Tanzania: Sh4.3 Trillion Worth Projects Go to Chinese Firms

The Citizen (Dar es Salaam)

Victor Karega

26 January 2012

Dar es Salaam — Chinese contractors are undertaking works worth $2.69 billion (Sh4.3 trillion) in Tanzania, an indication of the growing presence of Chinese companies in the country.

The outgoing Ambassador of the People’s Republic of China to Tanzania, Mr Liu Xinsheng, said this week that Chinese companies are undertaking about 126 construction projects employing over 20,000 locals, noting that the trade volumes showed how important bilateral relations between the two sides have become.

“China and Tanzania are all-weather friends. The brotherly relationship has withstood the changing international diplomatic situations and grown closer than ever,” Mr Xinsheng said at the Chinese New Year of the Dragon celebration on Wednesday.

He added that the trade volume amounted to $1.5 billion from January to September 2011. This was a 10 per cent increase from $1.363 billion in 2010 and $1.106 billion in 2009.

“Up to now, 324 Chinese companies have been registered in Tanzania with $750 million in total registered capital, creating 60, 000 jobs for Tanzanian people,” Mr Xinsheng added.Projects being undertaken by Chinese firms in Tanzania include roads, bridges, water supply, buildings, telecommunication works and other infrastructural projects.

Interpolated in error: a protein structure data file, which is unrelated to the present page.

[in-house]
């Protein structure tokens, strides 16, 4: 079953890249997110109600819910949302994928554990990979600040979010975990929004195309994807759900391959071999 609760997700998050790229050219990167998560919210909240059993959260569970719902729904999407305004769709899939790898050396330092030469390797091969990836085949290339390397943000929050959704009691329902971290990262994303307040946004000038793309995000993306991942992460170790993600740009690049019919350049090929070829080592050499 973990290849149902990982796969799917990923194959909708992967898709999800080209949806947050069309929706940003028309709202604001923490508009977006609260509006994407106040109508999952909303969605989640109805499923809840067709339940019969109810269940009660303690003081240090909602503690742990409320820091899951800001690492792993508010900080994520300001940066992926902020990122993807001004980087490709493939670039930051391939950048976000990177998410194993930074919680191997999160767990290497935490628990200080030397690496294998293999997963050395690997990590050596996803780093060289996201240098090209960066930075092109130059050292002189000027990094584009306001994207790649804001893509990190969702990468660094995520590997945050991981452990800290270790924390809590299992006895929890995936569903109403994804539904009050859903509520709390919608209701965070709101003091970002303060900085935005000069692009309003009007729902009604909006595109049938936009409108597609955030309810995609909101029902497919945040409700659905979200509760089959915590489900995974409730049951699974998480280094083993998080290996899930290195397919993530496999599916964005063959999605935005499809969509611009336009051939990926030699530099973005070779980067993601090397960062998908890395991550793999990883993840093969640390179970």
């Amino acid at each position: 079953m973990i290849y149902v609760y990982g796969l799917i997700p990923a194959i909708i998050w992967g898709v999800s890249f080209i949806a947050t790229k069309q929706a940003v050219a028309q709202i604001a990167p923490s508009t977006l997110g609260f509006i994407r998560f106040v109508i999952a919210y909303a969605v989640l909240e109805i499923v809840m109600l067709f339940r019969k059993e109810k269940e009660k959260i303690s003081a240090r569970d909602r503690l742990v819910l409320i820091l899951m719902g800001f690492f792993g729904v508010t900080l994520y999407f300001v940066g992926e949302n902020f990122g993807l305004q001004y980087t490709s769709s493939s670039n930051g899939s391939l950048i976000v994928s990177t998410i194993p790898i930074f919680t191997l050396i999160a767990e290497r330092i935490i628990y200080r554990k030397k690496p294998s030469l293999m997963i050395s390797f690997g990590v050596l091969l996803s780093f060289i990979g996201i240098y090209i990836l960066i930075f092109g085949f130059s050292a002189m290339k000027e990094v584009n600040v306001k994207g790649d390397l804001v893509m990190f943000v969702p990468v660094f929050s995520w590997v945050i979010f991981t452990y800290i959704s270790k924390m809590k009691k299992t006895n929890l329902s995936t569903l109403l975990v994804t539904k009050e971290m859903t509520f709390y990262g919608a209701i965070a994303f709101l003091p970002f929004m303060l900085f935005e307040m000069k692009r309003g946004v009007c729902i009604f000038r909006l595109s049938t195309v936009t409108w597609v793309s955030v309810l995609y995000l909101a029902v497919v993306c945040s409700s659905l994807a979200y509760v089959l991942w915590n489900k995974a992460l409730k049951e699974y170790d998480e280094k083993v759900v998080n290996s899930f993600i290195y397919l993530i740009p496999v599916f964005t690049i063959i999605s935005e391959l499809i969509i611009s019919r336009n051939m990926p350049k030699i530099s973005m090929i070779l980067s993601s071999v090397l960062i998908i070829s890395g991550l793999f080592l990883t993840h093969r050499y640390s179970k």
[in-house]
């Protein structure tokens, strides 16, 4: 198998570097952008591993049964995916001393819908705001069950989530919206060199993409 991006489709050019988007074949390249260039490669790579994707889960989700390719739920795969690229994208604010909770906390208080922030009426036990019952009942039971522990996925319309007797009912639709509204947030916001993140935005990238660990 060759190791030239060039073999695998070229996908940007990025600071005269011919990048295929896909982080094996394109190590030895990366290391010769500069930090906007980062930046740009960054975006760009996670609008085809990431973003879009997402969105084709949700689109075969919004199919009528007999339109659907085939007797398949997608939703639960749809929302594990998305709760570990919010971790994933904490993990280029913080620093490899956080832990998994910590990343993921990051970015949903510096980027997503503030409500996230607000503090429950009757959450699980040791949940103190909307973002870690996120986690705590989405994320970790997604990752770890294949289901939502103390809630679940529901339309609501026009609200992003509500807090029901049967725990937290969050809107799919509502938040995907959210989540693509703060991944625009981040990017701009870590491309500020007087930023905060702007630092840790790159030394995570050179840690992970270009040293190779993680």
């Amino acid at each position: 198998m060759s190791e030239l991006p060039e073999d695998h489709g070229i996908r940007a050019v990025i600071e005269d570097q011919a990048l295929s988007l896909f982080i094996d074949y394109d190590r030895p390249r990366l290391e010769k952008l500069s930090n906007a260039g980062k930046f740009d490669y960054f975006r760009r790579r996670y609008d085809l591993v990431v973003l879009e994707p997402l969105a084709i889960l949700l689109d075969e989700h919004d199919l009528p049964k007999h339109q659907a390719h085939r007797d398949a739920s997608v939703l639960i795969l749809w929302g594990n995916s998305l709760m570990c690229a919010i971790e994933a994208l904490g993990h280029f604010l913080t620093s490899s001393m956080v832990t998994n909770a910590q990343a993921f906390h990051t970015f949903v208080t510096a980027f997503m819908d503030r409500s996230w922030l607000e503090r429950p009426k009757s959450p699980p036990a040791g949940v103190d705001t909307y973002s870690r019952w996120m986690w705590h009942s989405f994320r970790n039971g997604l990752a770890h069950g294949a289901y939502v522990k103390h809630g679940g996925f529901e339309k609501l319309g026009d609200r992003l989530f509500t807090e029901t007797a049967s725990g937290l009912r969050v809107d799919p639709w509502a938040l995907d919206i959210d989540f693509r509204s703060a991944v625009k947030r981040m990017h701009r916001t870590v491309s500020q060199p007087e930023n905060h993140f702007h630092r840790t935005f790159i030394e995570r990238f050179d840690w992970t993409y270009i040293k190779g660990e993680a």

The Chinese New Year of the Dragon celebrations were organised by Standard Chartered Bank Tanzania. The dragon is a manifestation of being energetic, fearless, warm-hearted and charismatic.

“We believe that the trade and economic cooperation between the two countries will continue to expand and deepen in a constructive way as more Chinese companies seek trade support from Standard Chartered Bank (SCB) and the country at large. China-Tanzania trade and economic cooperation has reached record highs,” Mr Xinsheng said.

SCB CEO, Mr Jeremy Awori, pointed out that trade in the Asia-Africa trade corridor is striking a hallmark in international trade and investment, adding that by the end of 2010, the Asia-Africa corridor had exceeded the $110 billion mark and it is expected that trade and investment on this corridor would continue to grow.

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